usec_per_tick: placebo?

usec_per_tick: placebo?

Post by Erik van Konijnenbur » Mon, 02 Sep 1996 04:00:00


Is usec_per_tick under Solaris 2.4/x86 a placebo?  The issue has got
me baffled, and any input would be greatly appreciated.

The background: I'm attempting to run xntp on Solaris 2.4/x86,
but the clock shows a drift greater than the 300ppm or so that
xntp is capable of correcting, so it seems time for a kernel tweak.

After reading manuals and getting input from comp.protocols.time.ntp
(thanks, Bruce!) I believe time management in Solaris 2.4/x86 works
as follows:

    --  there are two clocks in the kernel.  One counts the nano-
        seconds since system boottime (for the benefit of gethrtime(2)),
        the other the seconds and microseconds since jan 1st, 1970
        (for the benefit of gettimeofday(2)).
    --  The microsecond counter is subject to leap-seconds and
        adjustments using adjtime(2) in order to keep it synchronised
        with time in the rest of the world.  The nanosecond counter
        is for performance measurements, and is not subject to such
    --  A programmable interrupt timer is set to go off at a rate of
        100 Hz.  On every interrupt, the operating system clocks are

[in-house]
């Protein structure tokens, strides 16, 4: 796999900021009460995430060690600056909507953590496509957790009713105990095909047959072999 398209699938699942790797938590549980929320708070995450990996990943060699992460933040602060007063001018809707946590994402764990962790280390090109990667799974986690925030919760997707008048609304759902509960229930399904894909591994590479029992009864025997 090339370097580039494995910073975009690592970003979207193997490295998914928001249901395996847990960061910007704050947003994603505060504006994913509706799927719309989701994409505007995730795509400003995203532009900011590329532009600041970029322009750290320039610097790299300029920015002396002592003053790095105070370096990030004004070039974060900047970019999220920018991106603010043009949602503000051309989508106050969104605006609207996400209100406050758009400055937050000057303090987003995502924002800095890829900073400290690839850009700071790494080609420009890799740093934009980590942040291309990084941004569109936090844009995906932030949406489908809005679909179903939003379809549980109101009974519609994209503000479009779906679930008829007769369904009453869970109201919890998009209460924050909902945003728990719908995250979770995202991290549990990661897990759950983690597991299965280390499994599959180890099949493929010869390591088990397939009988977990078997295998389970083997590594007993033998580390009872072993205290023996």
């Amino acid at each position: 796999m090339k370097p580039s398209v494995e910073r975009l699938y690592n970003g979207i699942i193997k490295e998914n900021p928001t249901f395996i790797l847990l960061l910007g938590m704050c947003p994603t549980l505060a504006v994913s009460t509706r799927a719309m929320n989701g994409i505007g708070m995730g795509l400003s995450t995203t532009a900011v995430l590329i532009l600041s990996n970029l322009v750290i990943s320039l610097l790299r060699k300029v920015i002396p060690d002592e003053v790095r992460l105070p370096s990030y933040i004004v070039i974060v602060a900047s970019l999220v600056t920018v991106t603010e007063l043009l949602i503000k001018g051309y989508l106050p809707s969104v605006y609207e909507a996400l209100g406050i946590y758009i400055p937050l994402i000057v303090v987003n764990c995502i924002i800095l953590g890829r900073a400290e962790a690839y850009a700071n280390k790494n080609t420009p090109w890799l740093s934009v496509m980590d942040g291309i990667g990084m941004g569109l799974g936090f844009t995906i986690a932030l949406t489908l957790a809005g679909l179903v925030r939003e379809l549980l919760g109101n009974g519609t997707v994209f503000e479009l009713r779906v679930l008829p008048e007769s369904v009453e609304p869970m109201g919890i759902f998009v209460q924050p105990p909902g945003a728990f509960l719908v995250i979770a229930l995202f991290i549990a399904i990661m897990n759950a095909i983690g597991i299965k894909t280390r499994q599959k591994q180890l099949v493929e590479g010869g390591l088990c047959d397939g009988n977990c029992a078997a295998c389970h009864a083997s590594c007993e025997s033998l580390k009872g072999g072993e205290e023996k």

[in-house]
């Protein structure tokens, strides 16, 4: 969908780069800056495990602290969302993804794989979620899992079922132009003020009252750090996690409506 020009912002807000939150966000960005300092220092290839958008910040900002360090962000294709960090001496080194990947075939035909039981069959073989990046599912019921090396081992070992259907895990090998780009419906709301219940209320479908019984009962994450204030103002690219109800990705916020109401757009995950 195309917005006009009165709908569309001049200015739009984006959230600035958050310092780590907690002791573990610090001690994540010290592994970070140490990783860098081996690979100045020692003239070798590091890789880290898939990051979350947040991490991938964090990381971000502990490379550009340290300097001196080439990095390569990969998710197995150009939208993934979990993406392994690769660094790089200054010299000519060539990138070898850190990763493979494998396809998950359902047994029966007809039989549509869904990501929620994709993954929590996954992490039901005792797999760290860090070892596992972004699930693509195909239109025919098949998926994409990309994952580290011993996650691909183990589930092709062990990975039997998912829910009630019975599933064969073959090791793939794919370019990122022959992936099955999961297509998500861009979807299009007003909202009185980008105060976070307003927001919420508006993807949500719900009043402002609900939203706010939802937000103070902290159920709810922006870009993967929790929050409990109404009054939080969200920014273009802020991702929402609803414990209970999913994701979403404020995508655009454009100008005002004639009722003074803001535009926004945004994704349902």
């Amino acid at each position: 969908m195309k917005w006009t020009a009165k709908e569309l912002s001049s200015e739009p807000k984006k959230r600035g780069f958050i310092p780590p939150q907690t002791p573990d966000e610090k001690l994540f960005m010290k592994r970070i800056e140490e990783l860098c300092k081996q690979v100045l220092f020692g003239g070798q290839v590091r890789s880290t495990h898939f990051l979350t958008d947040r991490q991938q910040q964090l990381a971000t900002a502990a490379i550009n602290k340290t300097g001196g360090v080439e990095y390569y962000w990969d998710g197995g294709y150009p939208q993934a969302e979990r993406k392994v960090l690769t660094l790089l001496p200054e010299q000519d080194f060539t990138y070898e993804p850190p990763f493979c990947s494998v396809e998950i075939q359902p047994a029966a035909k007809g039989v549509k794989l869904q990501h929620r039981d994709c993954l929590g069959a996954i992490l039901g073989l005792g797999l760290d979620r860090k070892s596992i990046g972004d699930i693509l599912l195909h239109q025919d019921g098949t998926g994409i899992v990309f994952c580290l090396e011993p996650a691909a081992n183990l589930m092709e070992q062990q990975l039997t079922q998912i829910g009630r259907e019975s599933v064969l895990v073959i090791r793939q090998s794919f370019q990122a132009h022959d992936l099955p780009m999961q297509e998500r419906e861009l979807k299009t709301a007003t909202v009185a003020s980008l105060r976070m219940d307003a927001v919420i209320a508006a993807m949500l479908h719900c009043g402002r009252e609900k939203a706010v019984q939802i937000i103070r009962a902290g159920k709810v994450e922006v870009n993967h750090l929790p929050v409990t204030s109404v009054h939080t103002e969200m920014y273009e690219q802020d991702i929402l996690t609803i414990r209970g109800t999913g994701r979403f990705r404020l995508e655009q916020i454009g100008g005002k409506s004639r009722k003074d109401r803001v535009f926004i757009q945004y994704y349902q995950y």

incremented by usec_per_tick and nsec_per_tick, respectively.
    --  If the variable dosynctodr is set, the OS will keep the micro-
        second timer in sync with the built-in real-time clock.

So in order to get my clock run a bit faster, I switched off dosynctodr,
increased usec_per_tick to 15000 and increased nsec_per_tick to 15000000.
This was done in /etc/system, and correct settings were verified with
adb -k /kernel/unix.  This should have the effect of speeding up the
clock to 40 seconds per minute of wallclock time, but in fact there was
absolutely no change in clock behaviour.

Does anyone have an explanation?  Do I need to set yet another kernel
variable, to apply some patch, or is there simply no way to adjust the
clock speed on Solaris other than through adjtime(2)?



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